Most people will recommend you to tour the Highlands, but my recommendation is to go to Skye. On your way you will see a great deal of the Highlands, and Skye is like the topping on a cake. Skye is part of the Inner Hebrides and is a place of outstanding beauty. Its scenery is spectacular, and the mountains forming the Cuillin Ridge are among the finest, most dramatic and challenging Scottish mountains. You can also find sandy beaches, tiny villages and one of the top Scottish visitor attractions: Dunvegan Castle, seat of the MacLeods and the oldest continuously inhabited castle in Scotland.

Cuillin-mountains-scotland-backside

Skye View

 

Ok, so that’s my top 5. Please let me know your personal top 5, I would love to hear from you!

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Antarctic Whisky

A case of whisky which spent more than 100 years buried in the

Shackleton’s South Pole whisky returns to Scotland

A case of whisky which spent more than 100 years buried in the Antarctic has returned to Scotland.

The scotch was buried beneath a hut used by the explorer Ernest Shackleton during his unsuccessful 1907 to 1909 expedition to reach the South Pole.

Five cases were dug up last year, before being carefully thawed by museum officials in New Zealand.

One of these cases – of Mackinlay whisky – has been flown to Scotland.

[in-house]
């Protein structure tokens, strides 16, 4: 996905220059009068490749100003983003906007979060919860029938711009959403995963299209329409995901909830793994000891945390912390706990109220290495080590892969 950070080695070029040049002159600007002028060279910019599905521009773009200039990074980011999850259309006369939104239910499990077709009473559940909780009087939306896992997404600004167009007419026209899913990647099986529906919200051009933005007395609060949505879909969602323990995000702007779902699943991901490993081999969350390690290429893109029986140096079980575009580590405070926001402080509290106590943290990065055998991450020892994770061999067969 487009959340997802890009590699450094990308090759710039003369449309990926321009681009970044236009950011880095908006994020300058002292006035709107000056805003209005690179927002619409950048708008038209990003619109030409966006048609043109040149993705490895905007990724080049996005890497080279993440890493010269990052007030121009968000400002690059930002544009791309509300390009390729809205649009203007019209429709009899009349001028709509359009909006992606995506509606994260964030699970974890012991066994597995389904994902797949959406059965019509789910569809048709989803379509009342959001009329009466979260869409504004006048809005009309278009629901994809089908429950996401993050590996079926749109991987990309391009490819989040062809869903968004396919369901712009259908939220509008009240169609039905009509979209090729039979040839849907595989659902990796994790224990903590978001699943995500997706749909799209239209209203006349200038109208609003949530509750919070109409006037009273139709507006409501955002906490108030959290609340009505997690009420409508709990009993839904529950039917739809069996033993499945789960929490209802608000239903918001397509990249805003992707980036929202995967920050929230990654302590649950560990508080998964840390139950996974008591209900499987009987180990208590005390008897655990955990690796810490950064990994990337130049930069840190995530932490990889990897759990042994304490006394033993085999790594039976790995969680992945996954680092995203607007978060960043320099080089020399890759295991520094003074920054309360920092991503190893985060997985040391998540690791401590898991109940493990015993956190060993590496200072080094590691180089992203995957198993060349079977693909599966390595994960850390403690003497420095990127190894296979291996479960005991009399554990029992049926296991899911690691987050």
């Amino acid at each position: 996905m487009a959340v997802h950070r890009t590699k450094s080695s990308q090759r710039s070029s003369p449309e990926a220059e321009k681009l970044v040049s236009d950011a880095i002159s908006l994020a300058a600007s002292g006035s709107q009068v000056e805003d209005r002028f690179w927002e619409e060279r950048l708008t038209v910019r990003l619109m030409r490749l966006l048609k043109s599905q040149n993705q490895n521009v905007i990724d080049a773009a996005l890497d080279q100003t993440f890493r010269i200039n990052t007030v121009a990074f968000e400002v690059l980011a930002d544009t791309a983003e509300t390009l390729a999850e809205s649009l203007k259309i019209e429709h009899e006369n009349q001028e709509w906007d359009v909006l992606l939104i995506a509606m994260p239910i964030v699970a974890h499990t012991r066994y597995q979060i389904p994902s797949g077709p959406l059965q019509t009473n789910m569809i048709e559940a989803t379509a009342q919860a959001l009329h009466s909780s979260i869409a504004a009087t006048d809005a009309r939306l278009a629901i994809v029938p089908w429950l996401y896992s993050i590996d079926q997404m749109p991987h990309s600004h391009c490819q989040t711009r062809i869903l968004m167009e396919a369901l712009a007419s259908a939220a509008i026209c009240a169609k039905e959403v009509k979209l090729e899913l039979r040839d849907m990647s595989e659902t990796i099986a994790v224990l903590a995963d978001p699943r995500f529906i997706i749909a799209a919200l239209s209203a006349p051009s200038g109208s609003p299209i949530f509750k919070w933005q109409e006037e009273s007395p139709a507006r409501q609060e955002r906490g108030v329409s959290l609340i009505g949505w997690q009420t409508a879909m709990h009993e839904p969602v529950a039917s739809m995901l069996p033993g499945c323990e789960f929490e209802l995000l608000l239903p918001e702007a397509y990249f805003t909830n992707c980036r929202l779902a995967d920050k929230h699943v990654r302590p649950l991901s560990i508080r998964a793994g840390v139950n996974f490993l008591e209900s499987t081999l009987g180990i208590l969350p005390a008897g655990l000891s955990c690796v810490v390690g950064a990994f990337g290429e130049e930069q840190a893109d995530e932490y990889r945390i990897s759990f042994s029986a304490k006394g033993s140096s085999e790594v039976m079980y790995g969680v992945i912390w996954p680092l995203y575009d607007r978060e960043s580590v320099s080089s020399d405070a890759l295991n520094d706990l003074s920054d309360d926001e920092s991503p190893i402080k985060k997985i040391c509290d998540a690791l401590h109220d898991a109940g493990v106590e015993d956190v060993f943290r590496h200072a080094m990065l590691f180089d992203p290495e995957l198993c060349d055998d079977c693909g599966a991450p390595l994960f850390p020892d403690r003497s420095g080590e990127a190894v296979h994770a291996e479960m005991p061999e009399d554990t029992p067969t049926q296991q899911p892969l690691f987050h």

Distillers Whyte and Mackay, which owns the McKinlay brand, were keen to get hold of a bottle.

The billionaire owner of the Glasgow-based firm, Vijay Mallya, flew a case back to Scotland using his private jet.

Whyte & Mackay’s master blender Richard Paterson will spend up to six weeks in full laboratory conditions analysing the whisky before reporting back to the Antarctic Heritage Trust.

Dr Mallya said: “Shackleton made history with his travels and adventures, and I am sure we will make history ourselves when we unlock the marvels of these unique 100-year-old time capsules.”

Mr Paterson added: “It is an absolute honour to be able to use my experience to analyse this amazing spirit for the benefit of the Trust and the whisky industry.”

Shackleton’s expedition to the South Pole, which set off from New Zealand in January 1908, was part of the heroic age of exploration.

Scott was already preparing for his journey to the pole – an objective he reached just after his rival Amundsen in 1912, but which cost Scott his own life and that of four comrades.

Shackleton turned back in time to keep all of his party safe.

“A live donkey is better than a dead lion” was how he summed up his attitude.

The expedition’s ship had left Cape Royds in the Antarctic hurriedly in March 1909 as winter ice began forming in the sea, with some equipment and supplies, including the whisky, left behind.

The bottles are to be eventually returned to Shackleton’s hut, unlikely to ever leave the ice again.